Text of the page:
Create a Vue 3 component with TypeScript and Vite

Thomas Cazade / September 25, 2022

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Learn how to create a Vue 3 component starter and start reusing your components and several pieces of logic in your projects.

How to create a Vue 3 component library with TypeScript

In this article, you'll learn how to create a Vue 3 component library supercharged with TypeScript.

Component libraries are great to encapsulate repeatable UI components and logic across multiple projects.

For example, we will create a simple Input.vue component.

This can be an overwhelming task, but we will tackle each point step-by-step.

Here are the key steps that we are going to explain:

  • Dependencies required and what they do
  • Creating the TypeScript configuration with multiple tsconfig.json files
  • Defining the Vite configuration both for dev-server and component-library build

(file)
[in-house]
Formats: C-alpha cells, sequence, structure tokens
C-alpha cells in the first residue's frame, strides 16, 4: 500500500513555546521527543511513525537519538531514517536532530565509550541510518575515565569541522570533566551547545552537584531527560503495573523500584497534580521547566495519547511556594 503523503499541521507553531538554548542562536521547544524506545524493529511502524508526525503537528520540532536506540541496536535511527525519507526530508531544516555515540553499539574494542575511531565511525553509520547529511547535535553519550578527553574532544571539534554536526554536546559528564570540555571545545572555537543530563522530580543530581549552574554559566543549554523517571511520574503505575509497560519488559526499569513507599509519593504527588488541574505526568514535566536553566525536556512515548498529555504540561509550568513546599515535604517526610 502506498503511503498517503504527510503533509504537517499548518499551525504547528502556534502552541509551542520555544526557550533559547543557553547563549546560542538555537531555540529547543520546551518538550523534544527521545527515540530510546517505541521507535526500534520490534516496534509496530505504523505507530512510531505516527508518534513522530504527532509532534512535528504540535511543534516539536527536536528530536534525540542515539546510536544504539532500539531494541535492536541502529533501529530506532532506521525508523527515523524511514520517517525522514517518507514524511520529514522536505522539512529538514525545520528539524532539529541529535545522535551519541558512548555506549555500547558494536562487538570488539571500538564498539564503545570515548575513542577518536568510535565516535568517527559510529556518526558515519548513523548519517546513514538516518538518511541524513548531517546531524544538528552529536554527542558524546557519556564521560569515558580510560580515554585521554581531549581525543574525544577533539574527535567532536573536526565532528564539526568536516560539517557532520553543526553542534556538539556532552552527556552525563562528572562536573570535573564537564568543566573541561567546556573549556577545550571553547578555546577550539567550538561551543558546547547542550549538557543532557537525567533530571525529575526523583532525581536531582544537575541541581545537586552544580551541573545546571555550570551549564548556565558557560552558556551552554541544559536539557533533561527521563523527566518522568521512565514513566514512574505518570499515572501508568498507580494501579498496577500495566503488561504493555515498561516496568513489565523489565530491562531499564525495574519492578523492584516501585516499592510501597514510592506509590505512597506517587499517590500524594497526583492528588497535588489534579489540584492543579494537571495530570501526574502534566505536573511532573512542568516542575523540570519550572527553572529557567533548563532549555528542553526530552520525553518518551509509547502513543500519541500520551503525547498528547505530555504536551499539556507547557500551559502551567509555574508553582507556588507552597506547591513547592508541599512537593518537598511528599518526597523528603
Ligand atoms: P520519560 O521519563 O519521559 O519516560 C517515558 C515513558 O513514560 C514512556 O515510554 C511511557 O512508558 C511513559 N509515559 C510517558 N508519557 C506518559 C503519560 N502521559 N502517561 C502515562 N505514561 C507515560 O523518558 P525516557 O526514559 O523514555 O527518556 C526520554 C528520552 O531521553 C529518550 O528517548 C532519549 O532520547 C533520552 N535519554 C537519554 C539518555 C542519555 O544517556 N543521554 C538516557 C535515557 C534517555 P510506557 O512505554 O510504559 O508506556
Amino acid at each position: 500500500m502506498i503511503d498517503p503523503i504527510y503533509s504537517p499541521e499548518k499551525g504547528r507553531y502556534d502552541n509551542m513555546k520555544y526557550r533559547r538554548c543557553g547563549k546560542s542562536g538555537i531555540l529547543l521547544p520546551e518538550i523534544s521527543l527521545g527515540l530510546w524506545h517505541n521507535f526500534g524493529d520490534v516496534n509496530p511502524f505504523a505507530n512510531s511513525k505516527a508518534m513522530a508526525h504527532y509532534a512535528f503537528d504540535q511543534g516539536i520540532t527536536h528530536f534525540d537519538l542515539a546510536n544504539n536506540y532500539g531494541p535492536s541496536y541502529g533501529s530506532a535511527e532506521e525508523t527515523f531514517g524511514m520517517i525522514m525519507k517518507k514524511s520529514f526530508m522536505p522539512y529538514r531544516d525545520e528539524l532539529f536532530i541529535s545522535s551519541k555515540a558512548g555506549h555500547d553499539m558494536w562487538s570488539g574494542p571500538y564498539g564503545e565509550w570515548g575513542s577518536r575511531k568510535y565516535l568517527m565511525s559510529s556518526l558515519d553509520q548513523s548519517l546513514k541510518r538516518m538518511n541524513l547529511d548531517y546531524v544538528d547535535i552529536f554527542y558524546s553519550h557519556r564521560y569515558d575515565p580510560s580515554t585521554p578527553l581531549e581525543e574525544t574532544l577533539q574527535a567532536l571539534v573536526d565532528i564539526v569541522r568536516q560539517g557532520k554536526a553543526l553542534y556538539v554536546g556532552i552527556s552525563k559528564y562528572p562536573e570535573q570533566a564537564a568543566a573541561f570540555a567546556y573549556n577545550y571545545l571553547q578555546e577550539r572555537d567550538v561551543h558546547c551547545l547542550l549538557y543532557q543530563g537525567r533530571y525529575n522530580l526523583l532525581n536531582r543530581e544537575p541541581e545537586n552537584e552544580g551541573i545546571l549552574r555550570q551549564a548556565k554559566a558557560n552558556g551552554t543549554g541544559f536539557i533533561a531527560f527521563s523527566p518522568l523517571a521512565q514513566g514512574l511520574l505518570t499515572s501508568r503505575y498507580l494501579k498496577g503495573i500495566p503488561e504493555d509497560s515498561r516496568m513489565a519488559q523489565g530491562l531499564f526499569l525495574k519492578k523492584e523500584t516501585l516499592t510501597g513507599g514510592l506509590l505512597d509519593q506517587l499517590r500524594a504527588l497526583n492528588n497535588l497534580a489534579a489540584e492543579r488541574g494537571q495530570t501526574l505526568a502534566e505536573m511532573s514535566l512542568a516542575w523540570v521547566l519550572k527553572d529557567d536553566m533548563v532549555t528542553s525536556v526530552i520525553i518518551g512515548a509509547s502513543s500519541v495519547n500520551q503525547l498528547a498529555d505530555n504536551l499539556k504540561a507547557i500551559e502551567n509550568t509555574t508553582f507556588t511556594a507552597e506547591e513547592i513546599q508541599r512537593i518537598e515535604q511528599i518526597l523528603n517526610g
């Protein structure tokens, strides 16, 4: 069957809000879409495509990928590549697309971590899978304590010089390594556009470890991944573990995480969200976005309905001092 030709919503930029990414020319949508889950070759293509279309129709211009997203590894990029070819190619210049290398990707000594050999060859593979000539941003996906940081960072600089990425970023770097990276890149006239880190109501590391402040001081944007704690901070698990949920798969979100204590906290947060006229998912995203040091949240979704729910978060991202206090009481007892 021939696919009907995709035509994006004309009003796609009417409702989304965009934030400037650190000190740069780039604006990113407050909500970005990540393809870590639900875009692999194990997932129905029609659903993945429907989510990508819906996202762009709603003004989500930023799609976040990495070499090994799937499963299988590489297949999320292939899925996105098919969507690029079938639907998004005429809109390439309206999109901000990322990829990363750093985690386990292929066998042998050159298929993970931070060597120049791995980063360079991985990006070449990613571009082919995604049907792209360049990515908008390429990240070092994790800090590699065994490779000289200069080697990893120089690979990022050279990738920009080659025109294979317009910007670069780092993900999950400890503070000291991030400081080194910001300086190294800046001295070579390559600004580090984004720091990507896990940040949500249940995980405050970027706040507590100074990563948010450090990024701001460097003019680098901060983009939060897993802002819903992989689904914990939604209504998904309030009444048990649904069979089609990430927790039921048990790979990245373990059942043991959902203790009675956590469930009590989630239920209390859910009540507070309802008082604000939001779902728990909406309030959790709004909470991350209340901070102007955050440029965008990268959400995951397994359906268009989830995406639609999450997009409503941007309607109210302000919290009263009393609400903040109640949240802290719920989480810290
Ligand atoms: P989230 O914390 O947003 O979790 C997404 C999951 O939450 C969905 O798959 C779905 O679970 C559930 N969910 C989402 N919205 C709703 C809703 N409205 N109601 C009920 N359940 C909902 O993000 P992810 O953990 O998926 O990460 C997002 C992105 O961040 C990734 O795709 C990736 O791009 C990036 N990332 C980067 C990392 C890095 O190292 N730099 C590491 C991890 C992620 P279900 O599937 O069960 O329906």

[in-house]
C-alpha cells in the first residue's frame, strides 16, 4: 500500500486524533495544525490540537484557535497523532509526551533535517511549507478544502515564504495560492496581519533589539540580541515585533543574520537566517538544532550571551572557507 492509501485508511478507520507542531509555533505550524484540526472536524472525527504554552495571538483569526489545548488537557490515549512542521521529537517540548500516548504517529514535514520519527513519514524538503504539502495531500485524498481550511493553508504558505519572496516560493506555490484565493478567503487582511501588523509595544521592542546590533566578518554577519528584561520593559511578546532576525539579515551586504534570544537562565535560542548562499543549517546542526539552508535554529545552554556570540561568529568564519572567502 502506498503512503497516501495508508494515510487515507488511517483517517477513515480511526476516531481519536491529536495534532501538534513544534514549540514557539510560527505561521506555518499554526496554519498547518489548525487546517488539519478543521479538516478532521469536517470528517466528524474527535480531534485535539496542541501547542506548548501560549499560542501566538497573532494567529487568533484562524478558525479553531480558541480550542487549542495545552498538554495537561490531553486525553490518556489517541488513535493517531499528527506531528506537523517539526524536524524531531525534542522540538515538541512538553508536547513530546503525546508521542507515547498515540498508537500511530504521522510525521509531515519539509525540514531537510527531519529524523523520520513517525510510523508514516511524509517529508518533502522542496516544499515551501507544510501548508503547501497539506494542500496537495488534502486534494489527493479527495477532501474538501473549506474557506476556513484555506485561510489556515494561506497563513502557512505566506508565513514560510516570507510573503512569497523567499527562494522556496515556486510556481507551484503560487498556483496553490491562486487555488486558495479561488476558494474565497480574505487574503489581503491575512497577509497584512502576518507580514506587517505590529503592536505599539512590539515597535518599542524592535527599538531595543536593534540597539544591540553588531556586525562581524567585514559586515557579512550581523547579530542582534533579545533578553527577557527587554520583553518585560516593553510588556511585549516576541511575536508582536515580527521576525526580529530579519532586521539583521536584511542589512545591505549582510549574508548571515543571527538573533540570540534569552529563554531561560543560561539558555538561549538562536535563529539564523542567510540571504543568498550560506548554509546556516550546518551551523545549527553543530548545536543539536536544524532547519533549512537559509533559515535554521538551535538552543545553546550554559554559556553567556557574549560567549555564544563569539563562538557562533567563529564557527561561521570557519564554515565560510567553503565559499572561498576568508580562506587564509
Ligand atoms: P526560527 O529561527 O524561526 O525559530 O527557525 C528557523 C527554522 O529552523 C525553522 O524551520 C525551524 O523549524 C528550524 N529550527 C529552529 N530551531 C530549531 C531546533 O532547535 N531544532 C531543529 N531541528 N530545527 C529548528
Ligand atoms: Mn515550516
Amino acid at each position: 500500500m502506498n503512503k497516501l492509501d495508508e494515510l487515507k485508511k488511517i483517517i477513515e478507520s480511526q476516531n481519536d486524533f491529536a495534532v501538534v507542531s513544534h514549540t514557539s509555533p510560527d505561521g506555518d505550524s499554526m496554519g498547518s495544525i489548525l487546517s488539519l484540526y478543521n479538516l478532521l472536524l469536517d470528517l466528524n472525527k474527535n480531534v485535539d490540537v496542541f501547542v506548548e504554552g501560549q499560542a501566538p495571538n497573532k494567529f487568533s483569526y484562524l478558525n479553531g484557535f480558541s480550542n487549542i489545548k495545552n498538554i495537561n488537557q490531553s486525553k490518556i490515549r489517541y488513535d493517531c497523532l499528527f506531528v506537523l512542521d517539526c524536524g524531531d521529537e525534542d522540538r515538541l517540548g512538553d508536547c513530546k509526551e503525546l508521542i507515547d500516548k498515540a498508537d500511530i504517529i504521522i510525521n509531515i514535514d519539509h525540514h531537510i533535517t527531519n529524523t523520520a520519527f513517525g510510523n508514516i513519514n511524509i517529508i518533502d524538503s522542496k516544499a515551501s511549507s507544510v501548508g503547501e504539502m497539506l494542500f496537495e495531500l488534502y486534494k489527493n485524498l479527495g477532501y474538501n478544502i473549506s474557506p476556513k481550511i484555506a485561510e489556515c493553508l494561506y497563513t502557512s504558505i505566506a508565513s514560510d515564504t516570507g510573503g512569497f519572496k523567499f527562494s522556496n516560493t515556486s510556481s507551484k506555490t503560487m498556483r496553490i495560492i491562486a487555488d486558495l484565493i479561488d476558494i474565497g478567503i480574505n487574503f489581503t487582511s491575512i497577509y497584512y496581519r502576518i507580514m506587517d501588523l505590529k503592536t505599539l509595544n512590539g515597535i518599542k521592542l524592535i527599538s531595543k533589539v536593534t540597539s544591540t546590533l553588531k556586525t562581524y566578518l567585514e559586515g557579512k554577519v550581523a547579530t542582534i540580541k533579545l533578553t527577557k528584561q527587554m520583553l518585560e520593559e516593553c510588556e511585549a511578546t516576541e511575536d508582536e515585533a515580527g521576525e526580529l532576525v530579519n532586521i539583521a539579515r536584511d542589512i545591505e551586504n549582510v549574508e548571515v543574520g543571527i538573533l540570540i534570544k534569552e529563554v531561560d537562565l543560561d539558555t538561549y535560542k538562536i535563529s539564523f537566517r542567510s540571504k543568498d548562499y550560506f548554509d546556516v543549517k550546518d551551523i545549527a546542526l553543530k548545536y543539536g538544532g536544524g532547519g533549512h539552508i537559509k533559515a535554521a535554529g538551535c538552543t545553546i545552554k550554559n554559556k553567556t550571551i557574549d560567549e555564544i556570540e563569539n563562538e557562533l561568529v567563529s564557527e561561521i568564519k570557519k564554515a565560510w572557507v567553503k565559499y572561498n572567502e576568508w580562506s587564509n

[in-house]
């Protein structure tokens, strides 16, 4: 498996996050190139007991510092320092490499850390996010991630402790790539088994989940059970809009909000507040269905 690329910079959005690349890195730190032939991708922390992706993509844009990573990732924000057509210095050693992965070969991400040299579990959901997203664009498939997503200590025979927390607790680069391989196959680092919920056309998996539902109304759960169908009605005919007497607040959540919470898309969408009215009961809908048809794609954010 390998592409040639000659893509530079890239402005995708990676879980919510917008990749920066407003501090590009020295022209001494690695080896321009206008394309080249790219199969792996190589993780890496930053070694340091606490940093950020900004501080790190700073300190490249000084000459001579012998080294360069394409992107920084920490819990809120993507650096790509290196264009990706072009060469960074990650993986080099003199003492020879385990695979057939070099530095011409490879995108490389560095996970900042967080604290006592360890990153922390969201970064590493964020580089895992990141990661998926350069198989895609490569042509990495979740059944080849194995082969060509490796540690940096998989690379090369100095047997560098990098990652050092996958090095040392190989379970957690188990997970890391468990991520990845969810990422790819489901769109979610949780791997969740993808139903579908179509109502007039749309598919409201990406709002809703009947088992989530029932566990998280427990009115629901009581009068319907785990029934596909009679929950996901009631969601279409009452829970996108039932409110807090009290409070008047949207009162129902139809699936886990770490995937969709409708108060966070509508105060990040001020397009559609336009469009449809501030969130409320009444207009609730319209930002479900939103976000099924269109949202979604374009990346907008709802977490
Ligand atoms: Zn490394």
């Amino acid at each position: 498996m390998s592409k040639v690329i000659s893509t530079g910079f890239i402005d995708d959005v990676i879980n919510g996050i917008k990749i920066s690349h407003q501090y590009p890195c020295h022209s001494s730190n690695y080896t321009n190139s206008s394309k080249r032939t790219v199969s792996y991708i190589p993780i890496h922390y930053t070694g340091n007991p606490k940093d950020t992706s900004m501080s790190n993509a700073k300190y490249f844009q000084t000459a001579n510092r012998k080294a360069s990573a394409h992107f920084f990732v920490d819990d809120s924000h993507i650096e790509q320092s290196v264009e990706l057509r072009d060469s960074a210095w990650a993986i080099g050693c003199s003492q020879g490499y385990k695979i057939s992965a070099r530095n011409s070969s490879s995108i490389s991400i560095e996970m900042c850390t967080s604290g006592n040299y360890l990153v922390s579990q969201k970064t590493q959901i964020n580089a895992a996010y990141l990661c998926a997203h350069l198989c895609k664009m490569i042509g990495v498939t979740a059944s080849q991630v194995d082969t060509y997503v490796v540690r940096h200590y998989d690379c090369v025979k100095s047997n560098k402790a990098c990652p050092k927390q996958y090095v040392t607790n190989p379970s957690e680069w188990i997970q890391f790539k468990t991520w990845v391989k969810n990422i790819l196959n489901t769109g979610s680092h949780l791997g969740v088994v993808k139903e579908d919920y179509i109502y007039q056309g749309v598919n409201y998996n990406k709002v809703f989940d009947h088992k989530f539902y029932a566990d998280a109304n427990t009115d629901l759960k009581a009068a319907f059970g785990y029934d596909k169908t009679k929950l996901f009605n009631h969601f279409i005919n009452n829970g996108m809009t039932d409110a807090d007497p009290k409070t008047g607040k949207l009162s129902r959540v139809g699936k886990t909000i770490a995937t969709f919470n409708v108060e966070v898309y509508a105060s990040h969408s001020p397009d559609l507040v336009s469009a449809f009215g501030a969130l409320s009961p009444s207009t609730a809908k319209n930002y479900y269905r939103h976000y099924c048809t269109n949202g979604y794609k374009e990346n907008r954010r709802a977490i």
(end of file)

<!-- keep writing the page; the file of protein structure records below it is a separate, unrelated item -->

• Generating a sandbox development environment
  • Creating and using various npm commands/scripts

Creating the component library starter

We will not use the normal scaffolding process of Vue projects to create our component library (like using Vue CLI or Vite CLI), but instead create everything from scratch manually.

$ mkdir vue-3-component-library $ cd vue-3-component-library $ npm init -y $ git init $ touch .gitignore && echo "node_modules" >> .gitignore

Installing dependencies

Install the following dependencies:

$ npm i --save-dev typescript vue vue-tsc vite sass @vitejs/plugin-vue @vue/tsconfig @types/node @babel/types
  • typescript because we write TypeScript inside our .vue files.
  • vite is the build tool.
  • @vitejs/plugin-vue is the Vite plugin to handle .vue SFC.
  • vue-tsc is the TypeScript compiler for .vue files (more on that later).
  • sass as a CSS pre-processor, it will be used inside our custom components.
  • @vue/tsconfig contains multiple tsconfig exposed by the Vue team.
  • @types/node to install Node TypeScript declaration files (this is a requirement in every TypeScript project).